Grays Lake NWR, created in 1965, is managed by the U.S. Fish and Wildlife Service (Service) to protect a portion of the historic Grays Lake marsh and provide resting and feeding habitat for migrating waterfowl.
The large expansive wetland habitats within this montane marsh attract numerous bird species, including waterfowl, shorebirds, and wading birds, including the largest breeding concentration of Sandhill cranes in North America. The Service has documented almost 250 species of birds on the Refuge, of which approximately 100 species known to nest within its boundaries. The Refuge provides significant habitat for breeding waterfowl in the late spring and early summer, and nesting habitat for colonial birds, including a large mixed colony of white-faced ibis and Franklin’s gulls.
The Refuge provides opportunities for wildlife-dependent recreation including wildlife observation, wildlife photography and waterfowl hunting. Visitation is estimated at less than 5,000 per year.
The mission of the National Wildlife Refuge System is to administer a national network of lands and waters for the conservation, management and, where appropriate, restoration of the fish, wildlife and plant resources and their habitats within the United States for the benefit of present and future generations of Americans.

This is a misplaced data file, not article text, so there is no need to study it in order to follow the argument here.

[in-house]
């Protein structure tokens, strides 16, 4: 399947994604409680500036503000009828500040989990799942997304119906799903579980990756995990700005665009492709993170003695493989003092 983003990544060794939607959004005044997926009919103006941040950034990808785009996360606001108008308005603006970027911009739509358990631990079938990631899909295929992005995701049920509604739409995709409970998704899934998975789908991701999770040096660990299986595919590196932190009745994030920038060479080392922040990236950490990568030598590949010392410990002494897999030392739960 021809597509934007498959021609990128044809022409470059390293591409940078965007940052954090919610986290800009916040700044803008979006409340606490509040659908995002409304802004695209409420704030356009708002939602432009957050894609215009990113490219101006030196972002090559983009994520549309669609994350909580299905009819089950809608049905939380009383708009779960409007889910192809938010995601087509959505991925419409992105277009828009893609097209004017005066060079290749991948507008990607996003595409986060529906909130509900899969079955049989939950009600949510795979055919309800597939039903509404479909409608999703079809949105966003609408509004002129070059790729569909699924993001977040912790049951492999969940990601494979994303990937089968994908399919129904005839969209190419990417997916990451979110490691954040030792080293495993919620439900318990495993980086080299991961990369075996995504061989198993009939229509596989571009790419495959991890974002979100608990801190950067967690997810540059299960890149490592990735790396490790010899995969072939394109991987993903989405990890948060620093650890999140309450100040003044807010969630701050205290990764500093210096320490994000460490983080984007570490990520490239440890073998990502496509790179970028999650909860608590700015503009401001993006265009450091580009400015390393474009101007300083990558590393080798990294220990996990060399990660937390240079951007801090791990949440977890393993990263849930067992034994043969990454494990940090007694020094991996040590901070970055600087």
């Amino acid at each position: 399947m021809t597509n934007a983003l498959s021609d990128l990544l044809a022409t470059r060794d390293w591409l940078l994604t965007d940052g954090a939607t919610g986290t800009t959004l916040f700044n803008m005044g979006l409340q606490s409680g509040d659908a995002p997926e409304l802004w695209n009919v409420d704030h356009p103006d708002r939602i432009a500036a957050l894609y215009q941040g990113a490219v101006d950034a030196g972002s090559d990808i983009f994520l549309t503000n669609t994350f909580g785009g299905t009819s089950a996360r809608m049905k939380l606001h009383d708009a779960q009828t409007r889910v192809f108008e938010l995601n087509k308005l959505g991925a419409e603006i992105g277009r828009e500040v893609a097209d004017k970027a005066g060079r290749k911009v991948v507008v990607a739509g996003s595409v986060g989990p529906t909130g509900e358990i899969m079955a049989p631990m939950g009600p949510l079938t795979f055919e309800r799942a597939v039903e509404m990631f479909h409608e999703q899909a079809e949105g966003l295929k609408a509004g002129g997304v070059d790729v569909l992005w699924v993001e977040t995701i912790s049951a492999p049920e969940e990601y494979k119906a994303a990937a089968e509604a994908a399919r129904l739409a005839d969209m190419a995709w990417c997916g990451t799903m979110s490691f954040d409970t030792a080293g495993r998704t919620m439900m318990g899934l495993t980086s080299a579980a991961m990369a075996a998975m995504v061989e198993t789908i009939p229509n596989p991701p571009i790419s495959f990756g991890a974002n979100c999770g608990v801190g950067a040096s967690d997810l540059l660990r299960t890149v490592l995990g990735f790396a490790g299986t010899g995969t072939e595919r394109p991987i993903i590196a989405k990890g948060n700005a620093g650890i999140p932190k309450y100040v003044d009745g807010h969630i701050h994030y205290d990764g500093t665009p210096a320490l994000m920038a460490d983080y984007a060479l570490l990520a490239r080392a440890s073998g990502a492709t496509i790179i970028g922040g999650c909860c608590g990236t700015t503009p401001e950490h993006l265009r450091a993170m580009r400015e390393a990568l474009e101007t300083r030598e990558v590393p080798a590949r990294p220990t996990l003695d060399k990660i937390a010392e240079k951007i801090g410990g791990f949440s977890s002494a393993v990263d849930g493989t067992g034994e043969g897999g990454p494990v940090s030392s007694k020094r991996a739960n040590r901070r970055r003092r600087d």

Every was created for a special purpose. Some were created to protect migratory birds, others to protect threatened or endangered species or unique habitats, while others fulfill another special purpose. All activities allowed on refuges must be evaluated to make sure each activity will not conflict with the reason the refuge was founded.
Grays Lake NWR was established in 1965 through a Refuge Use Cooperative Agreement with the US Fish and Wildlife Service, Bureau of Indian Affairs and local landowners.
Other Facilities in this Complex
Grays Lake National Wildlife Refuge is managed as part of the Southeast Idaho NWR Complex. The Southeast Idaho National Wildlife Refuge Complex administers five units of the Refuge System: Bear Lake, Grays Lake, Camas, and Minidoka refuges, and Oxford Slough Waterfowl Production Area. The complex office is located in Chubbuck, Idaho, and can be reached at 208-237-6615.